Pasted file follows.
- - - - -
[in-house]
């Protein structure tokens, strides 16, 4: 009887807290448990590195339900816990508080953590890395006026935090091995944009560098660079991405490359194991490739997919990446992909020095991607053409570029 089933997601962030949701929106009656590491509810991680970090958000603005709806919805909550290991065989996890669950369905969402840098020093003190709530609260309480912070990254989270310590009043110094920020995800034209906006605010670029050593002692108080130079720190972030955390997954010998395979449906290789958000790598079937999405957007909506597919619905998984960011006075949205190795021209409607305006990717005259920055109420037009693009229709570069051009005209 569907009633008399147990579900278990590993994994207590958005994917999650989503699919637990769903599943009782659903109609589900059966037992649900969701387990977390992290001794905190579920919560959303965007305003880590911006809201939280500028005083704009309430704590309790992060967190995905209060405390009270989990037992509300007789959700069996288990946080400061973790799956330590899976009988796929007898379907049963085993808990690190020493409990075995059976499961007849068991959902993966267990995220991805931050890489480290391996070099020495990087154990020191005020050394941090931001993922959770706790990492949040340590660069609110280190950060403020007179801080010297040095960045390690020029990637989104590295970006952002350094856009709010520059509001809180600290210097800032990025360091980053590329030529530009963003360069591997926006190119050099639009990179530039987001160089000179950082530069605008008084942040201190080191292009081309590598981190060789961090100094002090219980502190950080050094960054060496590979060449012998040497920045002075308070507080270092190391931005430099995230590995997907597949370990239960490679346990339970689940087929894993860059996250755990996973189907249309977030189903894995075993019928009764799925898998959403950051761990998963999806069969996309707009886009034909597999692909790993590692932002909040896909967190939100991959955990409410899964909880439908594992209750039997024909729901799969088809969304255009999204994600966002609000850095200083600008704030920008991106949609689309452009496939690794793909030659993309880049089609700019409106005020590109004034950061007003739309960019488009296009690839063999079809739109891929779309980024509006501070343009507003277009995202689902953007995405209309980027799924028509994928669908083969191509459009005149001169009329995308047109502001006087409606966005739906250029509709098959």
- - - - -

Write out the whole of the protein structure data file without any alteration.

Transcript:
[in-house]
């Protein structure tokens, strides 16, 4: 009887807290448990590195339900816990508080953590890395006026935090091995944009560098660079991405490359194991490739997919990446992909020095991607053409570029 089933997601962030949701929106009656590491509810991680970090958000603005709806919805909550290991065989996890669950369905969402840098020093003190709530609260309480912070990254989270310590009043110094920020995800034209906006605010670029050593002692108080130079720190972030955390997954010998395979449906290789958000790598079937999405957007909506597919619905998984960011006075949205190795021209409607305006990717005259920055109420037009693009229709570069051009005209 569907009633008399147990579900278990590993994994207590958005994917999650989503699919637990769903599943009782659903109609589900059966037992649900969701387990977390992290001794905190579920919560959303965007305003880590911006809201939280500028005083704009309430704590309790992060967190995905209060405390009270989990037992509300007789959700069996288990946080400061973790799956330590899976009988796929007898379907049963085993808990690190020493409990075995059976499961007849068991959902993966267990995220991805931050890489480290391996070099020495990087154990020191005020050394941090931001993922959770706790990492949040340590660069609110280190950060403020007179801080010297040095960045390690020029990637989104590295970006952002350094856009709010520059509001809180600290210097800032990025360091980053590329030529530009963003360069591997926006190119050099639009990179530039987001160089000179950082530069605008008084942040201190080191292009081309590598981190060789961090100094002090219980502190950080050094960054060496590979060449012998040497920045002075308070507080270092190391931005430099995230590995997907597949370990239960490679346990339970689940087929894993860059996250755990996973189907249309977030189903894995075993019928009764799925898998959403950051761990998963999806069969996309707009886009034909597999692909790993590692932002909040896909967190939100991959955990409410899964909880439908594992209750039997024909729901799969088809969304255009999204994600966002609000850095200083600008704030920008991106949609689309452009496939690794793909030659993309880049089609700019409106005020590109004034950061007003739309960019488009296009690839063999079809739109891929779309980024509006501070343009507003277009995202689902953007995405209309980027799924028509994928669908083969191509459009005149001169009329995308047109502001006087409606966005739906250029509709098959």